Bob Tway and Doug Tewell, are two of golf’s greats who will be inducted into the Oklahoma Golf Hall of Fame this year. Joining them in this year’s class will be Mark Hayes, Ernie Vossler and Joe Walser.
The induction ceremony will be Oct. 1 at Oklahoma City Golf & Country Club and the Hall of Fame Classic fund-raising golf tournament will be held there Oct. 2. Tickets and sponsorships will go on sale in June.
All five inductees have ties to Oak Tree National, in Edmond, and have played crucial roles in the history of one of Oklahoma’s iconic clubs.
“This is one of the strongest classes imaginable,” said Nick Sidorakis, chairman of the Oklahoma Golf Hall of Fame board. “You have a major champion. The founders of Landmark Golf, the premier golf development company in the history of the game. Then two extremely talented golfers in Mark and Doug who not only won at the highest levels (a combined seven PGA Tour and eight PGA Tour Champions victories) but were amazingly consistent throughout their long careers.”
Tway won the 1986 PGA Championship by sinking a bunker shot on the 72nd hole of the tournament, to beat Greg Norman at Inverness Club, in Toledo, Ohio.
He also won seven other PGA Tour titles and is still competing on the senior circuit. Along with Tewell and Hayes, he was a mainstay of the famous “Oak Tree Gang,” a group of pros proudly displaying the iconic Landmark logo on tour that also included at various times Gil Morgan, Scott
Verplank, Willie Wood, David Edwards, Danny Edwards, Gil Morgan, Jim Woodward, Andy
Dillard and others.
Tway said in a statement released by the Hall of Fame, “There’s some great people in there already. It’s cool. We’ve been pretty fortunate in Oklahoma, haven’t we?”
An Oklahoma State alum, Tway was a three-time, first-team All-American, the 1979 Big Eight medalist, and he helped lead the Cowboys to national championships in 1978 and 1980 with a runner-up finish in 1979. He is a 2009 inductee into the Oklahoma Sports Hall of Fame.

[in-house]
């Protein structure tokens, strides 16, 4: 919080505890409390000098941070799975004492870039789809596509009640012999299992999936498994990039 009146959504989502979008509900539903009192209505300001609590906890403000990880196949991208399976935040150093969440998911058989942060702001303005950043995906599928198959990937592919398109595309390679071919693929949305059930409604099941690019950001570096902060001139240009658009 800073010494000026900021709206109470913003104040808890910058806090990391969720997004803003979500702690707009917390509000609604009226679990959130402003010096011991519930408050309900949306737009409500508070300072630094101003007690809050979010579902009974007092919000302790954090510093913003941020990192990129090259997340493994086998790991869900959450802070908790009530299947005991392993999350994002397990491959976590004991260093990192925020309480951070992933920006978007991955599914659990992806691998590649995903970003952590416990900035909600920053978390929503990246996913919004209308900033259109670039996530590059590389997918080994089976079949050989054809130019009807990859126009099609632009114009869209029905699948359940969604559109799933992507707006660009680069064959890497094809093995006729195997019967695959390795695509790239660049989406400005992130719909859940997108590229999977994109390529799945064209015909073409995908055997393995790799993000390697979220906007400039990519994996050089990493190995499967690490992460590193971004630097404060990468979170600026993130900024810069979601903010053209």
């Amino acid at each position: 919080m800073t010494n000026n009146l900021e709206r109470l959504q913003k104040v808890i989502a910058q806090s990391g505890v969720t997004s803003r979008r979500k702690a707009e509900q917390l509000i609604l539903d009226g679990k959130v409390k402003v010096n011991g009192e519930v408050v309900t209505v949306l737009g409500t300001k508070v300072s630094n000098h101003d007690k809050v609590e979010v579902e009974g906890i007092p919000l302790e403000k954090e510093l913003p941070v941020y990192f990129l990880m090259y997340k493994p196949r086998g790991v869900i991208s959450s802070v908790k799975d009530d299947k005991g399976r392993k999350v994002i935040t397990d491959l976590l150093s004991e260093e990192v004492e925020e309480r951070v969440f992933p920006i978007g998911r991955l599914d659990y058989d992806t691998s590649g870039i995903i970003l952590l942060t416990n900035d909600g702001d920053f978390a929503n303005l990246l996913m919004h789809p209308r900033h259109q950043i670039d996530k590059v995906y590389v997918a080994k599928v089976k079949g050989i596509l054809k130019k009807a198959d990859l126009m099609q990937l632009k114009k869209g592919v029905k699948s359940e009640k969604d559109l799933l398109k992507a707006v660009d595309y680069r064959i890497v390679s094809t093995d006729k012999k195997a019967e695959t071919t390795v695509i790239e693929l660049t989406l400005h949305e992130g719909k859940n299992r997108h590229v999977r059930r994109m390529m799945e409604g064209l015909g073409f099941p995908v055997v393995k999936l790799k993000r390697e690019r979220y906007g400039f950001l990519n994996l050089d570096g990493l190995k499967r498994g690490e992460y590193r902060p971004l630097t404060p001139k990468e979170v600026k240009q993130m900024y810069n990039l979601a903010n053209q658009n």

Tewell started out as a caddy for his father at age 12 in Stillwater. Soon he began playing and eventually played for his hometown OSU Cowboys (1969-71).
Tewell, said he was thrilled to be going into the Oklahoma Golf Hall of Fame with long-time friend Mark Hayes.
“From the time I took up the game of golf, it involved Mark Hayes because we lived around the corner from each other. He really kind of talked me into playing when I was 12,” Tewell said. “He was already a scratch player. I just kind of hung out with him and went to the golf course and that got me playing a lot of golf.
“My very first tournament was a little 9-hole tournament in Okmulgee when I was 13. I tied for second and had a playoff against a guy named Mark Hayes. I ended up beating Mark and I guess you could say that sort of started a rivalry. His summer career was 10 times better than mine. He just became such a great player. I chased him and chased him and chased him. It took me a long time to catch up.”
Tewell said he used to get some ribbing from the guys on the PGA Tour for being an “Okie.”
“While we were on tour, guys used to look at Mark and I and ask, ‘Why do you choose to live in Oklahoma? Why don’t you live down in Florida or somewhere?’ I’d always say, ‘Well, we’ve done all right in Oklahoma.’”
Known for wearing his signature bucket cap, Hayes turned professional in 1973, won three times on PGA Tour in the 1970s and also finished runner-up six times.
He placed no worse than 68th on the money list for eight straight seasons (1974-81). Hayes’ premier tour victory came at the 1977 Tournament Players Championship. Hecpicked up his fourth and final PGA Tour victory at the 1986 Tallahassee Open.
“I’m humbled to be included,” Hayes said. “I’ve been lucky to have two careers that I loved (tournament golf and designing golf courses).”
Walser and Vossler, were both successful club pros and former tour players when they co-founded Unique Golf Concepts, which in 1974 became Landmark Land Co.
Along with businessman and financier Jerry Barton, they built Oak Tree National in 1976, Oak Tree Country Club in 1980 and went on to transform California’s Coachella Valley with such landmark properties as LaQuinta and PGA West, not to mention Kiawah Island and many others nationally.